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The People's Friend

From Wikipedia, the free encyclopedia

The People's Friend
First edition The Peoples Friend 1869.jpg
First edition (1869)
EditorAngela Gilchrist
Total circulation
(June 2013)
Year founded1869
First issueJanuary 13, 1869 (1869-01-13)
CompanyD. C. Thomson & Co.
CountryUnited Kingdom

The People's Friend is a British weekly magazine founded by John Leng on 13 January 1869[2] as an offshoot of The People's Journal[3] and currently published by D. C. Thomson & Co. Ltd. Its tagline is "The famous story magazine".[4] It was originally a monthly magazine but became a weekly magazine in 1870, and had its first illustrated cover on 11 May 1946.[2]

Annie S. Swan wrote for the magazine.[5] The current editor is Angela Gilchrist.[2]

The magazine is principally aimed at older women.[6] Each issue contains at least seven self-contained short stories and two serials (frequently more), a craft project (usually knitting or sewing) and various factual articles, one of which is a piece on a particular town. Pets, family and traditions are also common themes. During World War 1, the focus of the magazine shifted to women.[3]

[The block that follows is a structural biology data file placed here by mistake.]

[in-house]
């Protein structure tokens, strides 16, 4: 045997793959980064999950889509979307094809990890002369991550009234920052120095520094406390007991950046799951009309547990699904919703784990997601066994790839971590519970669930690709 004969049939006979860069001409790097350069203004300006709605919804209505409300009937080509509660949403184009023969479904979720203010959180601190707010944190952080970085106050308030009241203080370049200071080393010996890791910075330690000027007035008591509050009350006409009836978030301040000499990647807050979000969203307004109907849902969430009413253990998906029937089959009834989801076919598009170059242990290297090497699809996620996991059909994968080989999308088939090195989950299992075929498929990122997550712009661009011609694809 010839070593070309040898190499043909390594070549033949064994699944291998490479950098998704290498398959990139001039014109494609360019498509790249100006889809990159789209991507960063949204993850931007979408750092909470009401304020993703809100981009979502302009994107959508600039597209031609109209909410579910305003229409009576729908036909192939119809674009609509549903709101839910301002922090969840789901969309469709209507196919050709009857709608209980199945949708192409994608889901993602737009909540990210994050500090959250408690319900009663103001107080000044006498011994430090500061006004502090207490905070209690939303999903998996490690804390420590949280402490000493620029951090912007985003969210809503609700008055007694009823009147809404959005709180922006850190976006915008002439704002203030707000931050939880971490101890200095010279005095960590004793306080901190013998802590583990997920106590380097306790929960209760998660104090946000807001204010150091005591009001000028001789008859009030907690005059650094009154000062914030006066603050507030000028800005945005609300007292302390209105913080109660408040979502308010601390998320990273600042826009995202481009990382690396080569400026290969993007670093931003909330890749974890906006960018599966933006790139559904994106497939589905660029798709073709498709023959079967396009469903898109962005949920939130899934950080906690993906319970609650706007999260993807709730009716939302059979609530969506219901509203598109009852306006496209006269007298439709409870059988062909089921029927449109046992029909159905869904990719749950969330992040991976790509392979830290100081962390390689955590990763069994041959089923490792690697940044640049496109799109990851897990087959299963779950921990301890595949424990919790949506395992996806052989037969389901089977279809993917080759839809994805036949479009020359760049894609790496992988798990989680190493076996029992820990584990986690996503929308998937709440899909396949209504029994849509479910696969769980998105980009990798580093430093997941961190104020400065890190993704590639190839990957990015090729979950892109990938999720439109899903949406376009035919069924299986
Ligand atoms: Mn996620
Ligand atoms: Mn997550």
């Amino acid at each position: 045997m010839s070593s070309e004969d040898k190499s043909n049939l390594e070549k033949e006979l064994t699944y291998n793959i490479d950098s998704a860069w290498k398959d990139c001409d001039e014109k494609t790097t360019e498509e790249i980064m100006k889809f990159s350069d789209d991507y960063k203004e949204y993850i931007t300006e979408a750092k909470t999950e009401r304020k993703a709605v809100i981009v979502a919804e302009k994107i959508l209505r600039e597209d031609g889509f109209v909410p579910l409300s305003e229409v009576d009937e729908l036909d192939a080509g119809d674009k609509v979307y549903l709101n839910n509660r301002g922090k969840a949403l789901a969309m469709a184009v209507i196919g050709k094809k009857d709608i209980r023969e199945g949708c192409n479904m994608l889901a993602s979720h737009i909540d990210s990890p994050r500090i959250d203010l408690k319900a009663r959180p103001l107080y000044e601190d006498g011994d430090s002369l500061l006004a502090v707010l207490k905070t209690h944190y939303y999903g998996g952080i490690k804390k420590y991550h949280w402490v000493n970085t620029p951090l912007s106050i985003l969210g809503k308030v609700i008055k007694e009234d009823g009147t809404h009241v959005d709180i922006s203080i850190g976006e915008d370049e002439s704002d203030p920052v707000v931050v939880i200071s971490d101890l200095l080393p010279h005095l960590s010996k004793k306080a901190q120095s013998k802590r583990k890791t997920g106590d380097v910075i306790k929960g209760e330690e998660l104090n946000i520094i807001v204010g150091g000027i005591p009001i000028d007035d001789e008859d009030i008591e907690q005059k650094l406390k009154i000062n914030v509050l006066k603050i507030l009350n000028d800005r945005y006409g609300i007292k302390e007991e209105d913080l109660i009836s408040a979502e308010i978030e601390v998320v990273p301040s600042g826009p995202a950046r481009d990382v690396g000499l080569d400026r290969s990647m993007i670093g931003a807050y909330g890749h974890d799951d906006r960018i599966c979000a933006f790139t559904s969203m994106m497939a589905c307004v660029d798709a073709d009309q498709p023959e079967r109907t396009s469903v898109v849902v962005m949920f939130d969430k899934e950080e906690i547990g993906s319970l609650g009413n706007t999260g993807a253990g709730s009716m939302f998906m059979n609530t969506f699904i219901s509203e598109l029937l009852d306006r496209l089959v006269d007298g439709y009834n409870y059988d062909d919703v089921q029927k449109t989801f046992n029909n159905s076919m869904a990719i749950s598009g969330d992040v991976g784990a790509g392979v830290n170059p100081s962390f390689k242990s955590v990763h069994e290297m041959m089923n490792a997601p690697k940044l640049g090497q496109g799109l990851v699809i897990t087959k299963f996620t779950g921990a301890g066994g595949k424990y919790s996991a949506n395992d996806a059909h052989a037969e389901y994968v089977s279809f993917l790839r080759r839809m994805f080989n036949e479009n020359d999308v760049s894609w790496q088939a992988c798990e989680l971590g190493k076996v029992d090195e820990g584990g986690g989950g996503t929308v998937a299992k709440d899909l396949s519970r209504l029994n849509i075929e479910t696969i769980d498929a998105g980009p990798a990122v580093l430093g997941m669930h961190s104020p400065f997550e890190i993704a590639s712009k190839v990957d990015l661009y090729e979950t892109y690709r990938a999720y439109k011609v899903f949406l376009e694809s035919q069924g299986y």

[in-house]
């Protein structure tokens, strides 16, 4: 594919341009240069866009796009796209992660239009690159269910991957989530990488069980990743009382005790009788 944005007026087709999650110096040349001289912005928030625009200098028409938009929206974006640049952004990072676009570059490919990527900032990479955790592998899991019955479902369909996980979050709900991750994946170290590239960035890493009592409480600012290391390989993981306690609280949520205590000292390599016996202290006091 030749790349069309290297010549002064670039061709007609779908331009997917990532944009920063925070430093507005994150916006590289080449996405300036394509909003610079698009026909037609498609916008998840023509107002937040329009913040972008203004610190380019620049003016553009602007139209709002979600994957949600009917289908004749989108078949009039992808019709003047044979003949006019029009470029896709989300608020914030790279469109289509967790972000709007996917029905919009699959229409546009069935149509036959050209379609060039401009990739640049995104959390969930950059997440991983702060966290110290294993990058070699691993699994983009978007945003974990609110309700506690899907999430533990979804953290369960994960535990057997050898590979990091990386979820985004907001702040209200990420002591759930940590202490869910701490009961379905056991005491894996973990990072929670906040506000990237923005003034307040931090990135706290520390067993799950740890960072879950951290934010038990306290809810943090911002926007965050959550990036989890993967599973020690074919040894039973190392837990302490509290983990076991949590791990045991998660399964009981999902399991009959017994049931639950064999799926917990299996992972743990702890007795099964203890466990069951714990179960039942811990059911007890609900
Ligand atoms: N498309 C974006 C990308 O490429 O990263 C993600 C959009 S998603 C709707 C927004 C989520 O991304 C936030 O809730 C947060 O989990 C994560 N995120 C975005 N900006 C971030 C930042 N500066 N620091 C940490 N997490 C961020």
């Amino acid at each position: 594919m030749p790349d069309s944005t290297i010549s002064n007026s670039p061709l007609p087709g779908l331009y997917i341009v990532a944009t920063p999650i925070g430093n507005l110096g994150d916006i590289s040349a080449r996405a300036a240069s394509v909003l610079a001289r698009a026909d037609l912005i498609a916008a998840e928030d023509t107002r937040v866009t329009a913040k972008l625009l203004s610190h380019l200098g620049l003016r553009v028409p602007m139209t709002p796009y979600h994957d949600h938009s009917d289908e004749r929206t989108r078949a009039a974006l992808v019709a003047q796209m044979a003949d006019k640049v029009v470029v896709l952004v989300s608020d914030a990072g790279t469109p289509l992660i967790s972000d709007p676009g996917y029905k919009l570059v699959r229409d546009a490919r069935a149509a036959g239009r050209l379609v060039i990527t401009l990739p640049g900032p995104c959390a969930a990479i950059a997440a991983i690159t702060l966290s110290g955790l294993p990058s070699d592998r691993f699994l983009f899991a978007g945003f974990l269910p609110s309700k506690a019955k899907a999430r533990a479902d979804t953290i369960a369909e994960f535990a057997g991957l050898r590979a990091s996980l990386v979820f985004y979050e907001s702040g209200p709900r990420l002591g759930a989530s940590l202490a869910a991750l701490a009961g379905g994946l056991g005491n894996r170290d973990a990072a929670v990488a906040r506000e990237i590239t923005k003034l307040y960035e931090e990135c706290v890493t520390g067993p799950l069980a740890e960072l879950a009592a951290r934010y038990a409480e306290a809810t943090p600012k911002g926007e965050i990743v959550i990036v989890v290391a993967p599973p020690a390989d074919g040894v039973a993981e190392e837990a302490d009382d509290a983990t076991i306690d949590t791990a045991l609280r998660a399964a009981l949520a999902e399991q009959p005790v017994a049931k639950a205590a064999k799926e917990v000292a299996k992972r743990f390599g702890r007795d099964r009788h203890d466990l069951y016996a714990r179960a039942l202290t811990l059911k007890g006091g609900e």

The magazine holds an annual craft competition called "The Love Darg" (a Scots term for a day's work done without asking payment) in which readers are asked to make toys and garments. After judging, the entries are distributed to charities.[7]

The magazine's geographical location in Dundee is reflected in a general bias toward Scottish subjects. The main front cover image is invariably a painting of a picturesque location somewhere in Britain or Ireland, and readers can also buy prints of these pictures. The paintings are made by a variety of artists but are credited to the collective pseudonym J. Campbell Kerr, which is also used for the "Round Britain" feature within the magazine.[6][8]


  1. ^ "Mag ABCs: Full circulation round-up for the first half of 2013". Press Gazette. 15 August 2013. Retrieved 7 December 2013.
  2. ^ a b c Lindsay, Caroline (12 January 2019). "The People's Friend at 150: from humble beginnings in Dundee's Bank Street". The Courier. Retrieved 17 February 2021.
  3. ^ a b Brocklehurst, Steven (13 January 2019). "The People's Friend: 150 years without upsetting or offending". BBC News. BBC. Retrieved 17 February 2021.
  4. ^ "Watching the Wheels: Sometimes, I love the internet". Retrieved 2016-04-22.
  5. ^ Brocklehurst, Steven (2 January 2018). "The People's Friend looks for stories from its friends". BBC News. Retrieved 10 March 2019.
  6. ^ a b "Celebrations planned to mark 150th anniversary of The People's Friend". ITV News. 10 January 1019. Retrieved 10 March 2019.
  7. ^ McDonald, Iain (19 September 2019). "Revisiting The Love Darg 2018". The People's Friend. Retrieved 17 February 2021.
  8. ^ Gibb, Bill (13 January 2019). "Editor explains the enduring appeal of The People's Friend as it celebrates 150th birthday". The Sunday Post. Retrieved 10 March 2019.

External links

This page was last edited on 27 June 2021, at 15:10
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